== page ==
## 6         Coffee                1
## 7         Coffee                1
## 8         Coffee                1
## 9            Tea                1
## 10 Hot Chocolate                0

Look at row 3 of the data. Despite the input vector including some missingness, the output dummy vector does not reflect this missingness. This is because it’s a lot more logical than we are. Technically, a missing value is not the same as choosing either coffee or tea. But what we tend to want in practice is for our dummy to reflect any missingess present in the input data.

On top of all of this, it’s sometimes nice to recode the dummy variable into a factor variable that provides us with some information about what the categories even mean. This is especially useful when it comes to using the variable in a model, as common functions like lm() treat discrete and continuous data differently and these differences often propagate through into plotting functions that other members of the R community have written.

Here’s my solution to the problem (included in my jbmisc package):

as_dummy <-
function(
x,
terms = NULL,
factor = F,
labels = c("Off", "On")
){

# Create dummy variable

x <-
ifelse(
is.na(x) == T,
NA,
ifelse(
x %in% terms,
1,
0
)
)

# Convert to factor if desired

if(factor == T){
x <-
factor(
x,
levels = 0:1,
labels = labels
)
}

# Return x

return(x)

}

My function, as_dummy(), deals with creating the dummy, missing data, and converting the dummy to a factor in one go. You pass it a vector of data (x), tell it what terms you want to mark as 1 (terms), then tell it if you want the output vector to be a factor (factor = T/F) and, if so, what the labels should be (here the defaults are labels = c("Off", "On")).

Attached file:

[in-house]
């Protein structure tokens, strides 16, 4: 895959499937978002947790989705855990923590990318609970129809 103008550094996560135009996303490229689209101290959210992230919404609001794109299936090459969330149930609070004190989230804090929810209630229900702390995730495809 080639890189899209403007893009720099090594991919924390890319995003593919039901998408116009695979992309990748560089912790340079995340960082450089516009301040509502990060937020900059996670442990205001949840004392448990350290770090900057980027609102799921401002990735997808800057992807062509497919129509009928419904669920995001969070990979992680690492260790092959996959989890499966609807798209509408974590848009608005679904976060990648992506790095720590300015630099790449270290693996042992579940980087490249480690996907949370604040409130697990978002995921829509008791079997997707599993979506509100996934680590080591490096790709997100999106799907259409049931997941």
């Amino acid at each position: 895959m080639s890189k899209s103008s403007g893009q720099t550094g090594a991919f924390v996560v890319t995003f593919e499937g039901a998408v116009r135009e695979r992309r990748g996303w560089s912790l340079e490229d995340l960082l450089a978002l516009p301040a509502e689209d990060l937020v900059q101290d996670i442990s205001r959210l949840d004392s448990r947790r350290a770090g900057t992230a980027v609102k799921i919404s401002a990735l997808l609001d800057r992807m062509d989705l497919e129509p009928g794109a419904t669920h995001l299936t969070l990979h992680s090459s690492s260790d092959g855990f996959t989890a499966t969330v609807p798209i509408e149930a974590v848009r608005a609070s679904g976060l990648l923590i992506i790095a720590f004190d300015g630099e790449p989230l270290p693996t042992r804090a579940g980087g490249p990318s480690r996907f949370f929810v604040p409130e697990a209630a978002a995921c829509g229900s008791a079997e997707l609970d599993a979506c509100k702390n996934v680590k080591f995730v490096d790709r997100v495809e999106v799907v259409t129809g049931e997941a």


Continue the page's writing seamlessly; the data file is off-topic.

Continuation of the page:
Let’s go back to our toy example and try to solve the problem using as_dummy(). For argument’s sake, let’s also assume that we want our output to be a factor:

# Use as_dummy() to create a caffeinated drink dummy

caff_as_dummy <-
as_dummy(
choices_miss,
terms = c("Coffee", "Tea"),
factor = T,
labels = c("Non-caffeinated", "Caffeinated")
)

# Print choices

data.frame(choices_miss, caff_as_dummy)
##     choices_miss   caff_as_dummy
## 1            Tea     Caffeinated
## 2            Tea     Caffeinated
## 3           <NA>            <NA>
## 4  Hot Chocolate Non-caffeinated
## 5            Tea     Caffeinated
## 6         Coffee     Caffeinated
## 7         Coffee     Caffeinated
## 8         Coffee     Caffeinated
## 9            Tea     Caffeinated
## 10 Hot Chocolate Non-caffeinated

Nice! Looks like it works. The dummy is coded correctly into caffeinated and non-caffeinated drinks, the missingeness in the input vector is respected, and the output dummy is a nicely-labelled factor ready for including in an analysis.

Like I said at the start of this post, I use this function all the time. Hopefully it will save you some time too. If you have any ideas of how to improve it or make it more efficient, feel free to shoot me a message on Twitter!